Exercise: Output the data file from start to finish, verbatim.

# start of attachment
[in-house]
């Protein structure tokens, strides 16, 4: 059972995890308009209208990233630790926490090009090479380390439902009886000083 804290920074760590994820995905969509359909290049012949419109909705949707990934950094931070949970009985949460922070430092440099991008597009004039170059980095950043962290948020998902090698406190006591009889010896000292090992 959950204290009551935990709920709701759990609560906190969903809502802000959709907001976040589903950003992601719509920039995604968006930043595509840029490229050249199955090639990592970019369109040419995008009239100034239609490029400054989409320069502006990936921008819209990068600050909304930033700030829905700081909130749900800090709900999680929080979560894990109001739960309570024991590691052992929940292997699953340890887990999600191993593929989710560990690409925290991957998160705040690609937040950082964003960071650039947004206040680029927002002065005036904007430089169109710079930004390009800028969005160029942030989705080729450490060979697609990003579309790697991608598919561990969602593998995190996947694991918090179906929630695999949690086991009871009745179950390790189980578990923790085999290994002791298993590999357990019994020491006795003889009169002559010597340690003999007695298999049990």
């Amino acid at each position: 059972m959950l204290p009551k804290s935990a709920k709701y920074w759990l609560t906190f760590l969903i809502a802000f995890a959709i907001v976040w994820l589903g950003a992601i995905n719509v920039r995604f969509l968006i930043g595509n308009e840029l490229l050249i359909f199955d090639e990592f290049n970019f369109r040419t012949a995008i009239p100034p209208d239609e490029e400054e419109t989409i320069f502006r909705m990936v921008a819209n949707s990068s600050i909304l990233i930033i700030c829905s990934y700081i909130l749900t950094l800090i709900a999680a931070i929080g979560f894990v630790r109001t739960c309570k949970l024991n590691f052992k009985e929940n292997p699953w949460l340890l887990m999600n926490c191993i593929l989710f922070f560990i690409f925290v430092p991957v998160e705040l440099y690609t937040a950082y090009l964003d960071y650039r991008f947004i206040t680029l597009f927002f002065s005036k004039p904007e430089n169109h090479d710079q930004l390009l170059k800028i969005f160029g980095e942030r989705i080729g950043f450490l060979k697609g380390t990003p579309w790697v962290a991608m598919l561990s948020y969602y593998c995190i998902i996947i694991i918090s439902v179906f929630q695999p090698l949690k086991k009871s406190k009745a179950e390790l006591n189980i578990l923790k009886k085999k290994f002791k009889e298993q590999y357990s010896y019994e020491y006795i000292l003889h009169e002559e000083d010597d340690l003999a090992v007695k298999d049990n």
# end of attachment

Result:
[in-house]
């Protein structure tokens, strides 16, 4: 059972995890308009209208990233630790926490090009090479380390439902009886000083 804290920074760590994820995905969509359909290049012949419109909705949707990934950094931070949970009985949460922070430092440099991008597009004039170059980095950043962290948020998902090698406190006591009889010896000292090992 959950204290009551935990709920709701759990609560906190969903809502802000959709907001976040589903950003992601719509920039995604968006930043595509840029490229050249199955090639990592970019369109040419995008009239100034239609490029400054989409320069502006990936921008819209990068600050909304930033700030829905700081909130749900800090709900999680929080979560894990109001739960309570024991590691052992929940292997699953340890887990999600191993593929989710560990690409925290991957998160705040690609937040950082964003960071650039947004206040680029927002002065005036904007430089169109710079930004390009800028969005160029942030989705080729450490060979697609990003579309790697991608598919561990969602593998995190996947694991918090179906929630695999949690086991009871009745179950390790189980578990923790085999290994002791298993590999357990019994020491006795003889009169002559010597340690003999007695298999049990």
């Amino acid at each position: 059972m959950l204290p009551k804290s935990a709920k709701y920074w759990l609560t906190f760590l969903i809502a802000f995890a959709i907001v976040w994820l589903g950003a992601i995905n719509v920039r995604f969509l968006i930043g595509n308009e840029l490229l050249i359909f199955d090639e990592f290049n970019f369109r040419t012949a995008i009239p100034p209208d239609e490029e400054e419109t989409i320069f502006r909705m990936v921008a819209n949707s990068s600050i909304l990233i930033i700030c829905s990934y700081i909130l749900t950094l800090i709900a999680a931070i929080g979560f894990v630790r109001t739960c309570k949970l024991n590691f052992k009985e929940n292997p699953w949460l340890l887990m999600n926490c191993i593929l989710f922070f560990i690409f925290v430092p991957v998160e705040l440099y690609t937040a950082y090009l964003d960071y650039r991008f947004i206040t680029l597009f927002f002065s005036k004039p904007e430089n169109h090479d710079q930004l390009l170059k800028i969005f160029g980095e942030r989705i080729g950043f450490l060979k697609g380390t990003p579309w790697v962290a991608m598919l561990s948020y969602y593998c995190i998902i996947i694991i918090s439902v179906f929630q695999p090698l949690k086991k009871s406190k009745a179950e390790l006591n189980i578990l923790k009886k085999k290994f002791k009889e298993q590999y357990s010896y019994e020491y006795i000292l003889h009169e002559e000083d010597d340690l003999a090992v007695k298999d049990n």